And yeah, as far as working out problems, I often break out a sheet of paper to do solve things. Also writing pseudo-code, not real code, to help formulate my logic, helps a lot, too.

One thing about your solution, I think you may want to put your code into a function, as the exercise wants you to be able to call your code via the "integerPower( 3, 4 )" method. Not a big deal, but if you aren't familiar with functions (or methods if they are in class), then it's a good idea to do so.

Like:

Code:
```public static int integerPower(int base, int power)
{

int base, power;
int counter;
int hold;

// rest of your code, and don't forget to "return" your int value
}```
In regards to the int data type, in Java, int is a primitive data type. It is not an object, so therefore it can't be null. The same goes for char, short, long, and other primitive data types in Java. Some other languages, such as C# and Python, do treat int as objects so if you were programming in a different language, this is perhaps a source of frustration for beginners when switching to Java.

If you want to treat int as an object, then you have to use the Integer object in Java, which is totally fine. In general, int is faster than Integer, but if not doing a high amount of calculations, then the difference would be negligible, I would think.

Here's a guide on the difference between int and Integer.
http://mindprod.com/jgloss/intvsinteger.html

http://java.sun.com/docs/books/jls/s...alues.doc.html
I already handed in, so hopefully it will come back ok. Funny, I read this a couple of days ago, and being new I was having a little bit of trouble following some of what you were talking about. Like the int, integer object, but after a few days of continuing to study, I understand it much better. Which makes me feel hopeful, since these things at the beginning feels so complicated, but I guess it sinks in eventually, so I would hope I would eventually become a sort of expert.

Ok, right now I was going to say that the only thing I'm having trouble following was what you meant bye "integerPower( 3, 4 )", but as I went back to copy and paste it, I now think I understand what you meant. Not completely, but I think I get where you're going. Actually I think I do now. I guess I mis read the problem. Thanks.

7. I understand. Learning programming for the first time is overwhelming as you both have to learn the basics of programming, like creating variables, making loops, etc and at the same time learning the syntax, the words, of the language.

One of the earliest stumbling blocks is understanding how to make functions, but it's a fundamental concept in every programming language. Note in Java, functions are called "methods" (because they are part of classes, but don't worry about that for now).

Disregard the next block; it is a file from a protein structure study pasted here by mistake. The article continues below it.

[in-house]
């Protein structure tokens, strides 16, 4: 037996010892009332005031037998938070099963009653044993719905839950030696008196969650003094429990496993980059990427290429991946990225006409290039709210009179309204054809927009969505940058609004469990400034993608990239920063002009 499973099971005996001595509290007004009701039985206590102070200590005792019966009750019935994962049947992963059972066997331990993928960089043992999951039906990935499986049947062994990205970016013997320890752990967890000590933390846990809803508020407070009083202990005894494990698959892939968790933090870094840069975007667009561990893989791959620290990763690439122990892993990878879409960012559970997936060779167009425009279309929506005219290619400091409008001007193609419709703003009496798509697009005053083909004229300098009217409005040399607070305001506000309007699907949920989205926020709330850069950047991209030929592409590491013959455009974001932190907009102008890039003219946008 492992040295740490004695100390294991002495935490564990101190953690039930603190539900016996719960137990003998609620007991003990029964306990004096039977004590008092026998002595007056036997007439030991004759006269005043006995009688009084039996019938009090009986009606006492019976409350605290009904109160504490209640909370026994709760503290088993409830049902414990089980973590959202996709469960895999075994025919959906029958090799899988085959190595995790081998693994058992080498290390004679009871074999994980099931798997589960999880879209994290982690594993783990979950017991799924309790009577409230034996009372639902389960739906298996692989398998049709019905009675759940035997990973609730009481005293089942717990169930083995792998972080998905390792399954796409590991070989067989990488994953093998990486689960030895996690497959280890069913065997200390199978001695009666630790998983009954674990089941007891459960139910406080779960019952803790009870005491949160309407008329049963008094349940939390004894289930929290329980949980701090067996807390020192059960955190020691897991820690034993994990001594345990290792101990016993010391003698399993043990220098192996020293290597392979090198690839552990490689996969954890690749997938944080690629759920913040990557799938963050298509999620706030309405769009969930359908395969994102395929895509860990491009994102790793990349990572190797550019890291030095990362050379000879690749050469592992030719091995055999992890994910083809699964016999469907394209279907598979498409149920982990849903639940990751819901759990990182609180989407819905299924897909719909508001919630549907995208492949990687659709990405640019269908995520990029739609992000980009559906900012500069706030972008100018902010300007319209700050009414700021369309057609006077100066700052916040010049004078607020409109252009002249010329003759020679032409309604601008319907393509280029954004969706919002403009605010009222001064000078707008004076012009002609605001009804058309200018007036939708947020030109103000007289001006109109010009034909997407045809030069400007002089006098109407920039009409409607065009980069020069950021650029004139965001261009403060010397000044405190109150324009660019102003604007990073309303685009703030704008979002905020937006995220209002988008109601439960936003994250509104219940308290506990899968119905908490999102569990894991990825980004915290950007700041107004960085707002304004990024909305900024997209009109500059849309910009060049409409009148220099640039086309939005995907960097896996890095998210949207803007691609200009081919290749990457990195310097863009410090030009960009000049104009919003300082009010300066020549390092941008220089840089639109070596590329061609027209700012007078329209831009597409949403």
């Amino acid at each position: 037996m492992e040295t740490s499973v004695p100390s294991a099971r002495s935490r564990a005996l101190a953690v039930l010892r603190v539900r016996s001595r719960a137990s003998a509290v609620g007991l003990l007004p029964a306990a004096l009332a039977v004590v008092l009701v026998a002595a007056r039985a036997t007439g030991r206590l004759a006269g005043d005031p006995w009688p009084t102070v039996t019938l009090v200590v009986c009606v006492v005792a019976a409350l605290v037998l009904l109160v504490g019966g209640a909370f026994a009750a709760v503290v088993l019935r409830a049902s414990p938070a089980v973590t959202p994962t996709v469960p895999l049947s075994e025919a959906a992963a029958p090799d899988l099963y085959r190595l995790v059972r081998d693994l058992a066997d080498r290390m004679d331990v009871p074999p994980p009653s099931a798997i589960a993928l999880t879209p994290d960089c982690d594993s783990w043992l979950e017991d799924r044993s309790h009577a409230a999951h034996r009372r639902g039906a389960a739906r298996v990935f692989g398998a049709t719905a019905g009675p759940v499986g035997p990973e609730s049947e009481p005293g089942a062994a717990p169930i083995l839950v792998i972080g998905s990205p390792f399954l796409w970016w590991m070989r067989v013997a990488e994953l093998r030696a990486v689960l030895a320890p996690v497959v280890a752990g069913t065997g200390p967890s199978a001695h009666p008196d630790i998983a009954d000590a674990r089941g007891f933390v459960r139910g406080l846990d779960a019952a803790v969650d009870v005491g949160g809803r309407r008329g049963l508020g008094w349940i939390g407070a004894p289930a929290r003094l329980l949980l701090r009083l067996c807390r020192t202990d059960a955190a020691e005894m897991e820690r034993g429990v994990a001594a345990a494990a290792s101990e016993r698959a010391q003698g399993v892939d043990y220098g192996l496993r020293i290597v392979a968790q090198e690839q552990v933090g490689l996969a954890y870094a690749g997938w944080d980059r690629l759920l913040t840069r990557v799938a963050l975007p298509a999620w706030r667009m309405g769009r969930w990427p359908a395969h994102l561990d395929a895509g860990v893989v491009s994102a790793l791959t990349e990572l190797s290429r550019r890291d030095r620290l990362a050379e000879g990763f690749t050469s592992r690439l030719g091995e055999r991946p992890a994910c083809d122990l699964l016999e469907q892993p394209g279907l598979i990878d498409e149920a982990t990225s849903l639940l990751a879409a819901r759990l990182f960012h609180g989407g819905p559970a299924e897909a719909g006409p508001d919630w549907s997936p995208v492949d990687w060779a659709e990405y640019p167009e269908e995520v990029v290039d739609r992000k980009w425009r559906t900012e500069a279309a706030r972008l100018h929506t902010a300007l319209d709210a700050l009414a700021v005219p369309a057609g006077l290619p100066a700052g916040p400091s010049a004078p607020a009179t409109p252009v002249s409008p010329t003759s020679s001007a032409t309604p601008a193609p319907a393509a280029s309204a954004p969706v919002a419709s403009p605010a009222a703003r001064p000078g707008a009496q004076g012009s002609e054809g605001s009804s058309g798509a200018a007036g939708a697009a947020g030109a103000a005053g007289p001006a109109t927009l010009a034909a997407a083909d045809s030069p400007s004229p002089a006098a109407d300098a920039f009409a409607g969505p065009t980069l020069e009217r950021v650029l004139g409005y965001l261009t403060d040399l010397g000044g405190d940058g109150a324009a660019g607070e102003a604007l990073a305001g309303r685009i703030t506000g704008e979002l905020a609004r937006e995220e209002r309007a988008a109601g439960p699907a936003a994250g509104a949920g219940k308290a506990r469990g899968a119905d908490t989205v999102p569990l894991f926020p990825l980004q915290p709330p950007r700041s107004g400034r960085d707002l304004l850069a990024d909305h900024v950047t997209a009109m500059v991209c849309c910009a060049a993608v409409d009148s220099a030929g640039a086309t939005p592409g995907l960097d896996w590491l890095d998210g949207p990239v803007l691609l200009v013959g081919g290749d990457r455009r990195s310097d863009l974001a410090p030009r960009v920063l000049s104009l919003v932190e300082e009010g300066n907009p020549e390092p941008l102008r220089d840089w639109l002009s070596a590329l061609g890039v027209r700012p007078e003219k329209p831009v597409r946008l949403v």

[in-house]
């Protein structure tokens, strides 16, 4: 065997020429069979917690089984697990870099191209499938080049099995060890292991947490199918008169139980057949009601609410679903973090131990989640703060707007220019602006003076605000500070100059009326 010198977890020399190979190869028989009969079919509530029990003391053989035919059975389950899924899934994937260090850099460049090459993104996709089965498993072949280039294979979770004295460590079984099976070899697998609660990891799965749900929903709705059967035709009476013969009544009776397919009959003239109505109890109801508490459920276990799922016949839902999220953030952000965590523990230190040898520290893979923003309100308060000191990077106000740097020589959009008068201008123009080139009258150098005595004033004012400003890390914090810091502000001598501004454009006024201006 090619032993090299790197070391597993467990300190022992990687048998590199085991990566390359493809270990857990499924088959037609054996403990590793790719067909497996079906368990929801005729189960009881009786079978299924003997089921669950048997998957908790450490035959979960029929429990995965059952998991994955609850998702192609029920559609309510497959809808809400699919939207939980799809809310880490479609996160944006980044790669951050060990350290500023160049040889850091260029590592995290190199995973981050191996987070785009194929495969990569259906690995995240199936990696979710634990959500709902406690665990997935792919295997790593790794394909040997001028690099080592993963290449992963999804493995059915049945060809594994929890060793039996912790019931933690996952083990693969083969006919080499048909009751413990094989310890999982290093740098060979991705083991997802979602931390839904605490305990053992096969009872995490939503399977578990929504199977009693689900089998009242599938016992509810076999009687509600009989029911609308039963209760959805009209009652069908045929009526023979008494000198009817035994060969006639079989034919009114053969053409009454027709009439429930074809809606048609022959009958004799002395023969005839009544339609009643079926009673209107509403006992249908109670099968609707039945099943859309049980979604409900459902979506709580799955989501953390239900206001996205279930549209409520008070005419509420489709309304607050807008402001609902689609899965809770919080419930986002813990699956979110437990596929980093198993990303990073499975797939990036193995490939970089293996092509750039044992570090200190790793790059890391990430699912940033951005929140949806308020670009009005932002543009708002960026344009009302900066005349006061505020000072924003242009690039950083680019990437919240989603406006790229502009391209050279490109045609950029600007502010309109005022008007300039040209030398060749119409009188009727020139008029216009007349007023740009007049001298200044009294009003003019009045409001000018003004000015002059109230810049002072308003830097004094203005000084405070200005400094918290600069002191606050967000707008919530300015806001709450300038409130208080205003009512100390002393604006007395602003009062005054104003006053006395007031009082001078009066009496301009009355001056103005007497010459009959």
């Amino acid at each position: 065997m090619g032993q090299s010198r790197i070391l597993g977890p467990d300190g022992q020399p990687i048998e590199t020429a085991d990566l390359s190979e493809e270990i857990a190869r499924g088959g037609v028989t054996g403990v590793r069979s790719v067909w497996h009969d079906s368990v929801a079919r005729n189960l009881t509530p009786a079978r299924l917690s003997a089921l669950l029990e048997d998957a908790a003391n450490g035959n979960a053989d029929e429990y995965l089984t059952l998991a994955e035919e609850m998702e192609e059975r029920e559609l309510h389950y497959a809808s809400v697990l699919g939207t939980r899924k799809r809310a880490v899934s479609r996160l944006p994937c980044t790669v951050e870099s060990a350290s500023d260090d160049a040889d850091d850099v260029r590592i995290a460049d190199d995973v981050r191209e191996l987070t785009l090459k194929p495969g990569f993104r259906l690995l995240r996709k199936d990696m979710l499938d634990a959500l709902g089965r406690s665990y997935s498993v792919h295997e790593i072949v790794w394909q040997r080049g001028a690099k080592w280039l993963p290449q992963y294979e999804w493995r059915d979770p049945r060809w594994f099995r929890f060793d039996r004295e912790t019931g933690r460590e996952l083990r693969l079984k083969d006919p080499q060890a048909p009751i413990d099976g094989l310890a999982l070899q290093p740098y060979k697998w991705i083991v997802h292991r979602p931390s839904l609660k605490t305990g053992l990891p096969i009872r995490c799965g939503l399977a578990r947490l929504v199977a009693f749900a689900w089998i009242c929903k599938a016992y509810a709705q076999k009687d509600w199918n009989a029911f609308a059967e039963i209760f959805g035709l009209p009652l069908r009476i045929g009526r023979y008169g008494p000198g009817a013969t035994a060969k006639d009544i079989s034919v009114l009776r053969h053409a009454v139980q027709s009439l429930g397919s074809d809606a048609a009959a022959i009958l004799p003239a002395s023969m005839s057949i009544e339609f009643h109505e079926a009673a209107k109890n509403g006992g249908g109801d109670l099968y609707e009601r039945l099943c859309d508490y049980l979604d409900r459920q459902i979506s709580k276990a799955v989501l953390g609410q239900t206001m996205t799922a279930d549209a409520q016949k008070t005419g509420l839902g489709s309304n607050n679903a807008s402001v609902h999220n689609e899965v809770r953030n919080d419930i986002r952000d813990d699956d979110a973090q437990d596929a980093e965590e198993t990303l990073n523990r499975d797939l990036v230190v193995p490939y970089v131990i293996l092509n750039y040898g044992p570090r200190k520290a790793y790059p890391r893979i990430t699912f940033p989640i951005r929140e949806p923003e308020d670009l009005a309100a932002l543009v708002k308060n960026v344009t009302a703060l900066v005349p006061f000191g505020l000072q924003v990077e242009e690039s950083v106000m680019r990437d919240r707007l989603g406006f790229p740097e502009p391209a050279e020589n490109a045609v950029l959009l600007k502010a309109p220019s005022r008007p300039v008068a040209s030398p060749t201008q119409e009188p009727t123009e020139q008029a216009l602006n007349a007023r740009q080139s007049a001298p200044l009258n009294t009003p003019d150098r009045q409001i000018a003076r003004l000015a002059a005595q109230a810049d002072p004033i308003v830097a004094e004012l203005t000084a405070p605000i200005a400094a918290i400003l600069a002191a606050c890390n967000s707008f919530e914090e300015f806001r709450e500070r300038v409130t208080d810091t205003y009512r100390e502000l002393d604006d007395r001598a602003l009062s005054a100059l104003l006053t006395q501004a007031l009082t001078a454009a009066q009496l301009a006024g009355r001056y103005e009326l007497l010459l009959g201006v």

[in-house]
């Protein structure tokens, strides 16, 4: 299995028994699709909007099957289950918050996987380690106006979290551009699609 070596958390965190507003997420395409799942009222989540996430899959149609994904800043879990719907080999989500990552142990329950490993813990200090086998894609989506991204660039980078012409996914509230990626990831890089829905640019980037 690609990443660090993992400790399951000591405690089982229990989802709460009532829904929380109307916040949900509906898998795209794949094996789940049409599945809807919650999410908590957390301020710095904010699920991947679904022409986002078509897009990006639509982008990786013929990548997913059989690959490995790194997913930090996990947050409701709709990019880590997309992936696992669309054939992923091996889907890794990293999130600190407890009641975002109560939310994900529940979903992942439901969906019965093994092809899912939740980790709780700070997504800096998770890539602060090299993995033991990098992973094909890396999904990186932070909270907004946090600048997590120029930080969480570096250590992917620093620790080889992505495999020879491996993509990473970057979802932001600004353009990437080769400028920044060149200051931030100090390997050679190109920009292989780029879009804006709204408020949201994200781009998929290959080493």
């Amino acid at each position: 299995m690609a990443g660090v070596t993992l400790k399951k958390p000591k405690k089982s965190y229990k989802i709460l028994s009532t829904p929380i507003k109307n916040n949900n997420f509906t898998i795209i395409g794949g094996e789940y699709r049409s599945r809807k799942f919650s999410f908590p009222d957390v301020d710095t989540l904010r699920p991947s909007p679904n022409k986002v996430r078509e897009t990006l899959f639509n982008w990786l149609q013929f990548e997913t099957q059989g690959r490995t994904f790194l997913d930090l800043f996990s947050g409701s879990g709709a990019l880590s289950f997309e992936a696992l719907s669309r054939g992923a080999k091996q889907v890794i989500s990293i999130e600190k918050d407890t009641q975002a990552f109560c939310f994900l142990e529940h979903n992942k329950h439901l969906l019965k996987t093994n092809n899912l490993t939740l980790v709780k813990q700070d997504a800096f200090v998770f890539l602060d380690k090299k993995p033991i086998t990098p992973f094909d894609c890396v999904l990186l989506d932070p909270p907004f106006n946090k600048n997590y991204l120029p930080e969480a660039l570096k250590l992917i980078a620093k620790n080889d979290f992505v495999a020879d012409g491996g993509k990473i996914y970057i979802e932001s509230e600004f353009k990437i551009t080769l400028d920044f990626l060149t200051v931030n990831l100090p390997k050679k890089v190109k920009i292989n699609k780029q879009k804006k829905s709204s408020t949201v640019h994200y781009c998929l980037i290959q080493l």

Normally you can write something like this to add two numbers:

Code:
```public class Main {

public static void main(String[] args) {

int n1 = 4;
int n2 = 5;
int result = n1 + n2;
System.out.println(result); // displays "9"
}
}```
But what if you want to want to reuse that code? Like adding two different pairs of numbers. Easy. Put that code into a method.
Code:
```    public static int addTwoNumbers(int n1, int n2) {
int result = n1 + n2;
return result;
}```
I've made a method, that takes two parameters, in this case, two integers, n1 and n2. It will take those two integers, add them and return the sum.

So now, if I want to use this method, I can do so easily and do it multiple times. In this example, from inside the Main method, I am calling addTwoNumbers method and displaying the results.

Code:
```    public static void main(String[] args) {

System.out.println(myNumber); // displays "7"

System.out.println(myNumber2); // displays "6"

}```

Here's the whole code for the example I gave above, if you simply wanted to copy and paste:

Code:
```public class Main {

public static void main(String[] args) {

System.out.println(myNumber); // displays "7"

System.out.println(myNumber2); // displays "6"
}
public static int addTwoNumbers(int n1, int n2) {
int result = n1 + n2;
return result;
}
}```
I hope that helps. Don't worry if it doesn't all gel yet. It'll take some time.

8. Hi, I was looking for a solution to the same problem, but without context to the book mentioned in this thread.

If I am not mistaken with this code (which is certainly a possiblity), a base to the power of zero returned the same as a base to the power of one.

I used an if-then-else statement to amend this:

Code:
```import java.util.Scanner;

public class PowerDoWhile {
public static void main(String[] args)
{
Scanner input = new Scanner(System.in);
int base = 0;
int power = 0;
boolean flag = true;

do {int hold = 0;
int counter = 1;
base = input.nextInt();

power = input.nextInt();
hold = base;

if(power>0){while(counter<power){counter++; base=base*hold;}
}else{base=1;}

System.out.println(base);

} while (flag);

}
}```

9. try:
Code:
```double base = 0, power =0;
base = in.nextDouble();
power = in.nextDouble();
double num = Math.pow(base, power);
System.out.println(num);```